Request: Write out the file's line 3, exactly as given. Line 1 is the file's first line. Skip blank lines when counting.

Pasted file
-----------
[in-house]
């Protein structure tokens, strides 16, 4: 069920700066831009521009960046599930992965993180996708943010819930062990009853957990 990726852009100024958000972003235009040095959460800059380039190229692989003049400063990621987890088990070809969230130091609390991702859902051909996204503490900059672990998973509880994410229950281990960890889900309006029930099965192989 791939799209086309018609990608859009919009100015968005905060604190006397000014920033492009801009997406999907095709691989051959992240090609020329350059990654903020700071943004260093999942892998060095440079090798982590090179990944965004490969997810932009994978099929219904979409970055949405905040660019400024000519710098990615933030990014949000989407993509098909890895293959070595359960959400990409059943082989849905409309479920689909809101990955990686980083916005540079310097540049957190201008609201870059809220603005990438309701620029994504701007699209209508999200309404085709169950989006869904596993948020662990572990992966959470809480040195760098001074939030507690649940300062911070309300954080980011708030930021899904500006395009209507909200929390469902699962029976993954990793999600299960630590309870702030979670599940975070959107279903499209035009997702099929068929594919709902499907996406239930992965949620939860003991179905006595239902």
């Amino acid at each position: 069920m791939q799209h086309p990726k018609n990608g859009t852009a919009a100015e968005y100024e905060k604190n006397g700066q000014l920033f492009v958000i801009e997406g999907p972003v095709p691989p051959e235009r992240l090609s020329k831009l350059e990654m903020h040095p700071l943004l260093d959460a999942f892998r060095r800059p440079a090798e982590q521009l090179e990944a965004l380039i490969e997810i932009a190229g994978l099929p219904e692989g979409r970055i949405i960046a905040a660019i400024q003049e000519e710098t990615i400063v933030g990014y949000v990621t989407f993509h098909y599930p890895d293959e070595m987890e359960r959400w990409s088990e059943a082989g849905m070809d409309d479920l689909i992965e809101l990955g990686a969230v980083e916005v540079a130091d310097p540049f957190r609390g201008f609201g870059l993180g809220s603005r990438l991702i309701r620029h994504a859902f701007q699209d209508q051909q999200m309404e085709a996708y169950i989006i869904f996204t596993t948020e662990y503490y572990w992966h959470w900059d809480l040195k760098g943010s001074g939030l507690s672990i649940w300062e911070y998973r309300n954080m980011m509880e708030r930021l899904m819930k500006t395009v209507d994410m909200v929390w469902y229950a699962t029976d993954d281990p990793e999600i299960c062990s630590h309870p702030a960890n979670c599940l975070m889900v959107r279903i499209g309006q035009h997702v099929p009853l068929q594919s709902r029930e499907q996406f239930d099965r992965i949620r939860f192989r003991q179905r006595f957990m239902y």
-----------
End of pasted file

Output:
């Amino acid at each position: 069920m791939q799209h086309p990726k018609n990608g859009t852009a919009a100015e968005y100024e905060k604190n006397g700066q000014l920033f492009v958000i801009e997406g999907p972003v095709p691989p051959e235009r992240l090609s020329k831009l350059e990654m903020h040095p700071l943004l260093d959460a999942f892998r060095r800059p440079a090798e982590q521009l090179e990944a965004l380039i490969e997810i932009a190229g994978l099929p219904e692989g979409r970055i949405i960046a905040a660019i400024q003049e000519e710098t990615i400063v933030g990014y949000v990621t989407f993509h098909y599930p890895d293959e070595m987890e359960r959400w990409s088990e059943a082989g849905m070809d409309d479920l689909i992965e809101l990955g990686a969230v980083e916005v540079a130091d310097p540049f957190r609390g201008f609201g870059l993180g809220s603005r990438l991702i309701r620029h994504a859902f701007q699209d209508q051909q999200m309404e085709a996708y169950i989006i869904f996204t596993t948020e662990y503490y572990w992966h959470w900059d809480l040195k760098g943010s001074g939030l507690s672990i649940w300062e911070y998973r309300n954080m980011m509880e708030r930021l899904m819930k500006t395009v209507d994410m909200v929390w469902y229950a699962t029976d993954d281990p990793e999600i299960c062990s630590h309870p702030a960890n979670c599940l975070m889900v959107r279903i499209g309006q035009h997702v099929p009853l068929q594919s709902r029930e499907q996406f239930d099965r992965i949620r939860f192989r003991q179905r006595f957990m239902y």